The Sacred Sites of the Iceni in Post Boudiccan Roman Britain

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Boudicca: Warrior Queen of the Iceni

Tacitus claims that Roman revenge against the Iceni in Post Boudiccan Roman Britain was brutal. The archaeology of Iceni sacred sites back this claim.

After the Boudiccan revolt, the rebuilding of Roman Britain began. Archaeology shows that in most cases, towns and settlements were rebuilt immediately-with one exception.

Many Iceni sites and settlement show signs of abrupt abandonment and even deliberate dismantling in the middle of the first century AD. These sites were not reoccupied for generations after the Boudiccan revolt.

This agrees with Tacitus’s claim that the Iceni heartland was ‘laid to waste by fire and sword’ by the vengeful Romans. What is interesting is that many of the sites are not settlements but ritual centres, as excavations at Thetford and Sedgeford have shown.

Sedgeford, Norfolk-The Sedgeford Hoard

Sedgeford in Norfolk has several examples of sudden site abandonment after the Boudiccan Revolt. Many were not reoccupied for many years, something that was not usual across roman Britain.

One site recently discovered was a farmstead which remained abandoned for at least a few generations. But the second site is of a different nature. Identified as a ritual site by archaeologists, it remained abandoned until the Anglo Saxon period.

The most prominent find on the site was a coin hoard known as the Sedgeford Hoard, discovered on 12th august 2003. Hoards are often identified with times of warfare and social disruption and Sedgeford’s hoard was no exception. It consisted of 39 gold alloy coins hidden in a cow’s leg bone, an item probably chosen for convenience rather than any ritual significance.

The coins themselves are interesting because they were probably used to pay to roman soldiers rather than act as local currency. Known as Gallo-Belgic ‘E’ staters , they were minted in northern France between 60-50BC. The coins were largely unworn, suggesting they were buried soon after minting. Where they perhaps booty taken by Iceni tribesmen and hidden for safekeeping?

Who knows? But the context of the find certainly suggests they were not ritual offerings. Whoever buried the Sedgeford Hoard intended to return for it. The position of the half metre oval pit was marked with a cow’s pelvis. But whilst the area shows signs of disturbance after the hoard was buried, no one claimed the hoard and the site was abandoned.

Thetford

Thetford, a town on the Norfolk-Surrey border has very conclusive archaeological evidence for ‘fire and sword’ destruction.

Situated on top of Gallows Hill in the town’s industrial estate, the site occupied a prime strategic location overlooking major river crossings of the Little Ouse river. It was a large enclosure with multiple ditches and a timber palisade. There are signs these features were extensively rebuilt in the years before the Boudiccan Revolt.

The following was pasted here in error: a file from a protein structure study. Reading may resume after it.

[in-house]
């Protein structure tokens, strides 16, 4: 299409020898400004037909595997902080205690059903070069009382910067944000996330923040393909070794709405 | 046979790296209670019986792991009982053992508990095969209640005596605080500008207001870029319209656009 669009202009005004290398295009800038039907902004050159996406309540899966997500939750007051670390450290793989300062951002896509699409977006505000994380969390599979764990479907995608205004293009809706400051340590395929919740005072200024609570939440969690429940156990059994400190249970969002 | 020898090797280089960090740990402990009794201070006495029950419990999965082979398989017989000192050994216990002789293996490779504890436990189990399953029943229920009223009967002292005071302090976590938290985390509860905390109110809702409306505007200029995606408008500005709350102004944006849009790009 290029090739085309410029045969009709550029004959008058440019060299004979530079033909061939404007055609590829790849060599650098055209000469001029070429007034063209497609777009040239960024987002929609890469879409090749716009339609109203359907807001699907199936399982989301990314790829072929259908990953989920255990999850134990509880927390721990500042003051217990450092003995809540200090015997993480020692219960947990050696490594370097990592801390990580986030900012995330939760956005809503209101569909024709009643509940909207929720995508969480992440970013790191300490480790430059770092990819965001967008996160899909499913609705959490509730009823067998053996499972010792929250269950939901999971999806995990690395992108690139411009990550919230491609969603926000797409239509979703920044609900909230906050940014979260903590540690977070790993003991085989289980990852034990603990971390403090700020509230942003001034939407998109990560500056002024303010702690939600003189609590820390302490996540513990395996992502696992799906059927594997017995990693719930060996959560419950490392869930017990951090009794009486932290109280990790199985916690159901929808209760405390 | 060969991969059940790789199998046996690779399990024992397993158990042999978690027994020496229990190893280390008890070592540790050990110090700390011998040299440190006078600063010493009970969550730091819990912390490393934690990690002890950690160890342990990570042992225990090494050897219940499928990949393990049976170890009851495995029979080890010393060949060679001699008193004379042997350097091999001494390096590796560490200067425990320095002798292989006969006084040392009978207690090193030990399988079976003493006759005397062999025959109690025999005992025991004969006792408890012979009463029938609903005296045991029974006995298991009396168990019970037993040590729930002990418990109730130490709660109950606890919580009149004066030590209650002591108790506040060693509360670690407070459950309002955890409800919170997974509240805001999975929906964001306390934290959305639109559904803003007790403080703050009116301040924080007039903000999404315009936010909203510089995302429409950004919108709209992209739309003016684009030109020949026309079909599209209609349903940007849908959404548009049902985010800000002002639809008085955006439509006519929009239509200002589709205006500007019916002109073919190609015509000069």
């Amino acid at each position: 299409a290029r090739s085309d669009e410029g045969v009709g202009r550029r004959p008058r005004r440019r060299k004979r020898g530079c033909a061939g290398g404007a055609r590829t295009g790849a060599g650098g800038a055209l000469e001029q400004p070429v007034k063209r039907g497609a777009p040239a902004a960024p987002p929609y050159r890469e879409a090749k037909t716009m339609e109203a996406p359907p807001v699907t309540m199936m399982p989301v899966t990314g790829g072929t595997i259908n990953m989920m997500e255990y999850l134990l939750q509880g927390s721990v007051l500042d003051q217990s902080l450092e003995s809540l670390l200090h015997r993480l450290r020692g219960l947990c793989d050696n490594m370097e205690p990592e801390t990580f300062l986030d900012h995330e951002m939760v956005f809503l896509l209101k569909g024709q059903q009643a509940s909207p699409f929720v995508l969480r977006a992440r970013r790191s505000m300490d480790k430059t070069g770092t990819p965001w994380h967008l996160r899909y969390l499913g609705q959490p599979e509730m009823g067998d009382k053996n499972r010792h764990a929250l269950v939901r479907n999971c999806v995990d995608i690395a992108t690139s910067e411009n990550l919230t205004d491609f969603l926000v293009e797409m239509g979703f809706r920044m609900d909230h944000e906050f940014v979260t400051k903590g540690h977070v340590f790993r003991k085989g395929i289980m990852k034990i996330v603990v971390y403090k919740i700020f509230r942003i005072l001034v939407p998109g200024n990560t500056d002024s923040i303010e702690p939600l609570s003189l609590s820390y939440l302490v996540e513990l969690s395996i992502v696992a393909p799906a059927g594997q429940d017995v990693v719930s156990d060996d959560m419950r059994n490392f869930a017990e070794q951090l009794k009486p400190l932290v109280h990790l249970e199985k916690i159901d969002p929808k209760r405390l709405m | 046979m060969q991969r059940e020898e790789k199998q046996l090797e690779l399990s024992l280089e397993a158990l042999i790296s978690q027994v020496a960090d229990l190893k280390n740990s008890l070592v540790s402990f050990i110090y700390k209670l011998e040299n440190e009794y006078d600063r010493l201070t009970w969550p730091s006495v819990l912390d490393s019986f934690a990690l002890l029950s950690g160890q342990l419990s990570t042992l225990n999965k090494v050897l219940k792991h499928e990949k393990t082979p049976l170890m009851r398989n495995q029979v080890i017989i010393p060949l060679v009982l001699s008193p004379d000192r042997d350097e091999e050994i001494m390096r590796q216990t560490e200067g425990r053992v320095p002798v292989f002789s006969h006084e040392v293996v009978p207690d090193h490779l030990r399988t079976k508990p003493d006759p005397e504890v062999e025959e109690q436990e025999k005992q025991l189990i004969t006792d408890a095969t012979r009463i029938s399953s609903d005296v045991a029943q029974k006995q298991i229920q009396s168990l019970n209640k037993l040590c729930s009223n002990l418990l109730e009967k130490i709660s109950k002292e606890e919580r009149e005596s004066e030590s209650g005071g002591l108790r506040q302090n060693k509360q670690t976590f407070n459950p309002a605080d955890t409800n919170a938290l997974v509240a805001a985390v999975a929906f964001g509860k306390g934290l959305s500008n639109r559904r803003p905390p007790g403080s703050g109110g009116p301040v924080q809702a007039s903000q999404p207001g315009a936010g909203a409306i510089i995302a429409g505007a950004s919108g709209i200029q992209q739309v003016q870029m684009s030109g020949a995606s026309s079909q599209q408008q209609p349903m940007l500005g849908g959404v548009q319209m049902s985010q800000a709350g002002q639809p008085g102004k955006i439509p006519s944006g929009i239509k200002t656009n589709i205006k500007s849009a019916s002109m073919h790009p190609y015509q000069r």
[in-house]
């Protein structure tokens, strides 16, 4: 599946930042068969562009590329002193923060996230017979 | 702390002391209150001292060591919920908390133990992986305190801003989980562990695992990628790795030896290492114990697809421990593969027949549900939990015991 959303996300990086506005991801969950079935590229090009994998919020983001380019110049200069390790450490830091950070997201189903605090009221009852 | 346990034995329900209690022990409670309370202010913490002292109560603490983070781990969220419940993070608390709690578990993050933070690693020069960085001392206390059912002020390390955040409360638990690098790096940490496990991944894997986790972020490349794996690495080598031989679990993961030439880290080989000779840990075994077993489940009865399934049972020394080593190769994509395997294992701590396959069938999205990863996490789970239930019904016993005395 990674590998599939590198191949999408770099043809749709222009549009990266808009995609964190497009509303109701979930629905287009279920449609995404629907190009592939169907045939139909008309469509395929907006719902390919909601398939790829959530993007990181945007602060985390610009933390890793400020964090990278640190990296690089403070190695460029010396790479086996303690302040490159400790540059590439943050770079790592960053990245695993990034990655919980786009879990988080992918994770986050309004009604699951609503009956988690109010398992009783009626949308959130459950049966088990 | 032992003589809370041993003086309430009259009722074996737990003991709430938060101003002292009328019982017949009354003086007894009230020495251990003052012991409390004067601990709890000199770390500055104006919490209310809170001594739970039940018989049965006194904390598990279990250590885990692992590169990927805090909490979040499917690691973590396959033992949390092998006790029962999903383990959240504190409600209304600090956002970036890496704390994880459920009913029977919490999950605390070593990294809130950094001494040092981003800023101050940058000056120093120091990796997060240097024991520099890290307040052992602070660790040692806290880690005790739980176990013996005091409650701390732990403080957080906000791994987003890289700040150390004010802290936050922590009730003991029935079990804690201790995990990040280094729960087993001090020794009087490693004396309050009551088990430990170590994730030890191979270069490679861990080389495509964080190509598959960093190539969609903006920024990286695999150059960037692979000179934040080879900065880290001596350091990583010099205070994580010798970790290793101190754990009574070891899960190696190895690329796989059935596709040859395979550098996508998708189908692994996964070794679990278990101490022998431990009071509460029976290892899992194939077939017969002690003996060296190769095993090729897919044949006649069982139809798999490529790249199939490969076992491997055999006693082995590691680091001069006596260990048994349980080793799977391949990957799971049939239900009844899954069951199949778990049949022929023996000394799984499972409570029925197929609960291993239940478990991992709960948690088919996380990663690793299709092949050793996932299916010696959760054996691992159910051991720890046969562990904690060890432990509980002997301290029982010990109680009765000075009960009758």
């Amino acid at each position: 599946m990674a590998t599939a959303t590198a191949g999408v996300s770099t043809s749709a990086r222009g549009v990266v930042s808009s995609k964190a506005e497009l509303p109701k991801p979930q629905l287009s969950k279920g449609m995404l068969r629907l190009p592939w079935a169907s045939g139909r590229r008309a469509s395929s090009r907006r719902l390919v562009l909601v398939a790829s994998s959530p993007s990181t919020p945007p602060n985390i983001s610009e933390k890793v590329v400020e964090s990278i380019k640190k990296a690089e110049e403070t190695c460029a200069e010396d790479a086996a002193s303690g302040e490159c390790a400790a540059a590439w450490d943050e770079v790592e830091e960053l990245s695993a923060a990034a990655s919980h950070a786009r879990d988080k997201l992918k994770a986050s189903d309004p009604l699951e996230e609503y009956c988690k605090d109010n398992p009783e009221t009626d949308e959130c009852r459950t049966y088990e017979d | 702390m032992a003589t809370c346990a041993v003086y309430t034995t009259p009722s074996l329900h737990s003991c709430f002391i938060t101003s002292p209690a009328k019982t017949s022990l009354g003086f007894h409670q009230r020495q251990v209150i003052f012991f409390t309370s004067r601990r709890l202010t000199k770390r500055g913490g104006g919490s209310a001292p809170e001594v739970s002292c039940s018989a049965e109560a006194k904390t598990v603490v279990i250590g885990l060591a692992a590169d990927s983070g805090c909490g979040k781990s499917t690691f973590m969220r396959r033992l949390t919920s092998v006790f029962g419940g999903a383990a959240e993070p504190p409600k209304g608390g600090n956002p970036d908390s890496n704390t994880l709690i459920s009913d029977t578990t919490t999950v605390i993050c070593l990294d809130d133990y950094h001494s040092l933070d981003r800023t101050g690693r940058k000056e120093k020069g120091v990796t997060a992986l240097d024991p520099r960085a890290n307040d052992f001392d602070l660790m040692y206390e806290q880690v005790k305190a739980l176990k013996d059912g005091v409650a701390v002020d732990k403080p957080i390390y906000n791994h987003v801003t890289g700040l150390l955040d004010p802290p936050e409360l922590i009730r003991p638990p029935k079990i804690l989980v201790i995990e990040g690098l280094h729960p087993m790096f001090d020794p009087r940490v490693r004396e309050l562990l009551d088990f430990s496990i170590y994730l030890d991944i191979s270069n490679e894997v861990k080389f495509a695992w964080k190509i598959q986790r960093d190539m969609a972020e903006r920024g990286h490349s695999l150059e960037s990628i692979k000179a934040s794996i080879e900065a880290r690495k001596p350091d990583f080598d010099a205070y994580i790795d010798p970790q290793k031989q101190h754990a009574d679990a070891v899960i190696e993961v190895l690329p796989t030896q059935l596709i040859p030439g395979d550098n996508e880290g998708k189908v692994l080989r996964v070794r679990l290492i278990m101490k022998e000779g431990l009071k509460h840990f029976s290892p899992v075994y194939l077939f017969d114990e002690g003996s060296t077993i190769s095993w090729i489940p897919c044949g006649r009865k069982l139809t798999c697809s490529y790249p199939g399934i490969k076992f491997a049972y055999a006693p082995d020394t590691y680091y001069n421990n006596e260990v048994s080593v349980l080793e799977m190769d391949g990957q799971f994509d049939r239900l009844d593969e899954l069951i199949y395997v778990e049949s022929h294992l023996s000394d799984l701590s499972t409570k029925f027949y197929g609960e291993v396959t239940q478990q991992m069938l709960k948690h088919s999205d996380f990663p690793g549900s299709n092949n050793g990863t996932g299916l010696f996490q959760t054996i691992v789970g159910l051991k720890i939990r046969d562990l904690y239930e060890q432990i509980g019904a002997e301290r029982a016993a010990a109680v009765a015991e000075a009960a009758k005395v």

Archaeologists do not believe the enclosure was a political centre but a ritual one. There is little evidence of domestic activity but finds on the site are mainly coins and brooches-possible offerings or items dropped by visitors to the site. The timber palisade which consisted of 9 rows of oak uprights, may have been an artificial oak grove, according to Graham Webster, especially as it’s believed the branches were left on.

The landscape surrounding the site is also surrounded by graves. This, taken with the size and construction of the site, suggests it was the Iron Age equivalent of Westminster Abbey according to the excavator Tony Gregory.

Coin and pottery evidence suggest that this Iron Age cathedral ceased to be used in the late 60’s early 70s AD. But the site was also deliberately dismantled. The outer ditches were purposely filled in and remaining fragments of wood from the timber palisade show they did not rot in situ-they were deliberately removed. The Romans could indeed have been clearing Iceni sites

Why Sacred Sites?

But why? Archaeology cannot tell us this. Perhaps in the case of Thetford, the Romans misunderstood the nature of the site. After all, it occupied an important strategic position and a roman fort was later built nearby to take advantage of this.

But possibly ritual sites were seen as centres of resistance. The Thetford site’s speedy reconstruction in the 40s AD needed a large number of people working in complete unity to be achievable. The Roman would want to discourage such British centred focal points after the revolt. Perhaps sacred sites, like the druids, had be either controlled or obliterated.